Overall, those schools that scored the highest in organizational health also scored highest on every one of Deming’s 14 Points.


The districts scoring highest displayed “strong constancy of purpose focused on high-quality teaching and student learning” (Marshall et al., 2004).

They also focused on “best practices” which teachers felt like they were greatly supported in through “extensive staff development and ongoing teacher and administrator study groups” (2004).

Administrators in these schools made teacher collaboration a high priority, encouraging teachers to get more involved in planning and curriculum programs in the school.

Even though state assessments are a huge concern in school districts across the US, in the higher scoring schools in this study these tests were not even a factor, much less were they even mentioned unless specifically asked about them.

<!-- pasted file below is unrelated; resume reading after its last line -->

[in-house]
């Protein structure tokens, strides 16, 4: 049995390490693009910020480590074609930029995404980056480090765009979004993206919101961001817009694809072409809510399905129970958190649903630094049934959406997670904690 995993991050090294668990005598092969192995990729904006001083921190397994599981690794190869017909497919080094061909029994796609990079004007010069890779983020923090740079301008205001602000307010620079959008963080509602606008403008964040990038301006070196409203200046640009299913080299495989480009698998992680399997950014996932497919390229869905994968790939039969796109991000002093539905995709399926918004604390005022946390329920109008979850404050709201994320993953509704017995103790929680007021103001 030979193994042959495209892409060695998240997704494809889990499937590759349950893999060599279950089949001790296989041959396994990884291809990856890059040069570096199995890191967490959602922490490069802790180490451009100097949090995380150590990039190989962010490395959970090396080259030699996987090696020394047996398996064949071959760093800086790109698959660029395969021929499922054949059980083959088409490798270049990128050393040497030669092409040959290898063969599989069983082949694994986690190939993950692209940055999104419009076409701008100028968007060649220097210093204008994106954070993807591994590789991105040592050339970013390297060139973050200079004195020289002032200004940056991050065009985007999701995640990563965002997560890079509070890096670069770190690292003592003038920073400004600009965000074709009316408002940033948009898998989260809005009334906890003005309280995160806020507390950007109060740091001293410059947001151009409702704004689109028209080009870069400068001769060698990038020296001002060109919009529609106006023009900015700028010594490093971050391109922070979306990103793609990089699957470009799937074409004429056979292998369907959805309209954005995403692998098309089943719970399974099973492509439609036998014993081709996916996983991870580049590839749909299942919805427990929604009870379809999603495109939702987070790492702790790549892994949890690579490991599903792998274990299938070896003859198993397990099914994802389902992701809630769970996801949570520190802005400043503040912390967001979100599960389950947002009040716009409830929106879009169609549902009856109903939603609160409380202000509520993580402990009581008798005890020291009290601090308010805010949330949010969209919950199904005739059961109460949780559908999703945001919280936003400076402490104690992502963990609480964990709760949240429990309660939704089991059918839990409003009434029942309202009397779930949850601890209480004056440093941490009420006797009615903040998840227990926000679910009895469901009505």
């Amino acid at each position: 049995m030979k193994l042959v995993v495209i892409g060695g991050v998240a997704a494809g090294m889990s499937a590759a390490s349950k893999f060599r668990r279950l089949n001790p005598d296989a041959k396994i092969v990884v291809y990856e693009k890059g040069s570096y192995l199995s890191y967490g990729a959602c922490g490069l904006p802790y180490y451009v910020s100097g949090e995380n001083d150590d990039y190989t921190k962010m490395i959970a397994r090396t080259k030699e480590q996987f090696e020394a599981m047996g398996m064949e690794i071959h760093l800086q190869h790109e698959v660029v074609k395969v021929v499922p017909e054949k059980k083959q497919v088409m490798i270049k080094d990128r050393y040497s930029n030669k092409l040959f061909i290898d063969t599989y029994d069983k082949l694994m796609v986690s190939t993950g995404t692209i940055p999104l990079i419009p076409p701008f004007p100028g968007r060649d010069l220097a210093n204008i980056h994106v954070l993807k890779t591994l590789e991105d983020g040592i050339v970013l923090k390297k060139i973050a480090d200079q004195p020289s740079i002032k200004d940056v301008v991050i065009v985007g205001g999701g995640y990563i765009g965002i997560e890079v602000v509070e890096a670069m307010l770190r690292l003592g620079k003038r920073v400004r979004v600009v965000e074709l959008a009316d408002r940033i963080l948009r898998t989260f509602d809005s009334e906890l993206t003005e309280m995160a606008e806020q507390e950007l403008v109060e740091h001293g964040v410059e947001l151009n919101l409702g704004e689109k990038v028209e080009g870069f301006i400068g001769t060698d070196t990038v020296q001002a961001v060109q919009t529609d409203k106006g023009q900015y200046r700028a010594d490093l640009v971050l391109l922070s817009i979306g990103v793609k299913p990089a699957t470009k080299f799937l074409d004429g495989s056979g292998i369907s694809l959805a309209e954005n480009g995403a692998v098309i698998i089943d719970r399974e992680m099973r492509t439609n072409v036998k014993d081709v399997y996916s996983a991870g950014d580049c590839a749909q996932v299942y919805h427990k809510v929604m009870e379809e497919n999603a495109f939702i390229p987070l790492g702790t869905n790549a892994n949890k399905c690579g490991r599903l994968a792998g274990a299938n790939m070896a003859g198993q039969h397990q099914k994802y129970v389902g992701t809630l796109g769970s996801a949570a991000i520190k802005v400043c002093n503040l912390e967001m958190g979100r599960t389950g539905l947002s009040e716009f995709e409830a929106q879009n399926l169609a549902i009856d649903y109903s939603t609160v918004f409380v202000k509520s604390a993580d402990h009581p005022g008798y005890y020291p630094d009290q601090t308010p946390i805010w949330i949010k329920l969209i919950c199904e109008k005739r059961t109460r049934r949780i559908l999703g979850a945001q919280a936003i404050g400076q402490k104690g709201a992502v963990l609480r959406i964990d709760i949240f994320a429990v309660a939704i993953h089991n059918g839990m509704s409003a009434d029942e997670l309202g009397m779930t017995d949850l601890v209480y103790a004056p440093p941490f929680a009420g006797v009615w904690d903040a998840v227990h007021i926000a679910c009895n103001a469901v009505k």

This one factor was simply because of the “high level of trust among teachers and between teachers and administrators at all levels of the district” (2004). Therefore, the teachers in all of these schools trusted in the decisions that the central office was making for them.

This relationship was so strong that teachers felt like they could focus on teaching and learning because the strong central office was taking care of most of the administrative tasks typically passed down to teachers.

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Each of the schools that scored lower in this study had the basic characteristics that could be seen in the majority of districts across the US; no particular vision or direction, outdated modes for instruction, a lack of consistency in viewpoints across the school in regards to quality education and best practices, drill-and-practice techniques being used in preparation for state testing, fear and intimidation being used to hold teachers accountable for students scores, and a serious lack of trust on the part of the students and teachers in administration.

“In all four low health districts, teaching (and district) effectiveness was based on test results, with administrators and teachers under heavy pressure to produce” (Marshall et al., 2004).